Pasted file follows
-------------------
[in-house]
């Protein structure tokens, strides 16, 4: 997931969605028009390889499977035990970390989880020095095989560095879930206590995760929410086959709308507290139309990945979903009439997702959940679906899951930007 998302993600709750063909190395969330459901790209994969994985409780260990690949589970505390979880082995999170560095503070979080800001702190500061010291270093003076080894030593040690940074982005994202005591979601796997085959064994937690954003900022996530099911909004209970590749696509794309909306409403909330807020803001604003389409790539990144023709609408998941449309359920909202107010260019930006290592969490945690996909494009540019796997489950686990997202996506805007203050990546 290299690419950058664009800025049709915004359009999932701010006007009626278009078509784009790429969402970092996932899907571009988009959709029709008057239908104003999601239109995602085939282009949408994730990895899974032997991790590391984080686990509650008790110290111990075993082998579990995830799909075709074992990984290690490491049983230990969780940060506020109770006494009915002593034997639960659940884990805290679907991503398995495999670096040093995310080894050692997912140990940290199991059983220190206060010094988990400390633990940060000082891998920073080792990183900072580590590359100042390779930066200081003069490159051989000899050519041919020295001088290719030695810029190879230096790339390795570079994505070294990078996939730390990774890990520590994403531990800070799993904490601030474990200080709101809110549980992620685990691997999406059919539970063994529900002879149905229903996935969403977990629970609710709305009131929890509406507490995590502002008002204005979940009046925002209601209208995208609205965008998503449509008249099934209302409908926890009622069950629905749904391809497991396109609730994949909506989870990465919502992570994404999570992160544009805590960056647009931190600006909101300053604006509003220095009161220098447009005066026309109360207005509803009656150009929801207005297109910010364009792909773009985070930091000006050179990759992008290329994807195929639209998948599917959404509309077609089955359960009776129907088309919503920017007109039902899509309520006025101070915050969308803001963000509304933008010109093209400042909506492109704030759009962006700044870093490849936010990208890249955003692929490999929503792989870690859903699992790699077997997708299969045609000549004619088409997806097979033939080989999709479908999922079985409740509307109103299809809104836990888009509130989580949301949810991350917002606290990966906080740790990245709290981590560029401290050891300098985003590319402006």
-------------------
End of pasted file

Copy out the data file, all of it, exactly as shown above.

[in-house]
């Protein structure tokens, strides 16, 4: 997931969605028009390889499977035990970390989880020095095989560095879930206590995760929410086959709308507290139309990945979903009439997702959940679906899951930007 998302993600709750063909190395969330459901790209994969994985409780260990690949589970505390979880082995999170560095503070979080800001702190500061010291270093003076080894030593040690940074982005994202005591979601796997085959064994937690954003900022996530099911909004209970590749696509794309909306409403909330807020803001604003389409790539990144023709609408998941449309359920909202107010260019930006290592969490945690996909494009540019796997489950686990997202996506805007203050990546 290299690419950058664009800025049709915004359009999932701010006007009626278009078509784009790429969402970092996932899907571009988009959709029709008057239908104003999601239109995602085939282009949408994730990895899974032997991790590391984080686990509650008790110290111990075993082998579990995830799909075709074992990984290690490491049983230990969780940060506020109770006494009915002593034997639960659940884990805290679907991503398995495999670096040093995310080894050692997912140990940290199991059983220190206060010094988990400390633990940060000082891998920073080792990183900072580590590359100042390779930066200081003069490159051989000899050519041919020295001088290719030695810029190879230096790339390795570079994505070294990078996939730390990774890990520590994403531990800070799993904490601030474990200080709101809110549980992620685990691997999406059919539970063994529900002879149905229903996935969403977990629970609710709305009131929890509406507490995590502002008002204005979940009046925002209601209208995208609205965008998503449509008249099934209302409908926890009622069950629905749904391809497991396109609730994949909506989870990465919502992570994404999570992160544009805590960056647009931190600006909101300053604006509003220095009161220098447009005066026309109360207005509803009656150009929801207005297109910010364009792909773009985070930091000006050179990759992008290329994807195929639209998948599917959404509309077609089955359960009776129907088309919503920017007109039902899509309520006025101070915050969308803001963000509304933008010109093209400042909506492109704030759009962006700044870093490849936010990208890249955003692929490999929503792989870690859903699992790699077997997708299969045609000549004619088409997806097979033939080989999709479908999922079985409740509307109103299809809104836990888009509130989580949301949810991350917002606290990966906080740790990245709290981590560029401290050891300098985003590319402006």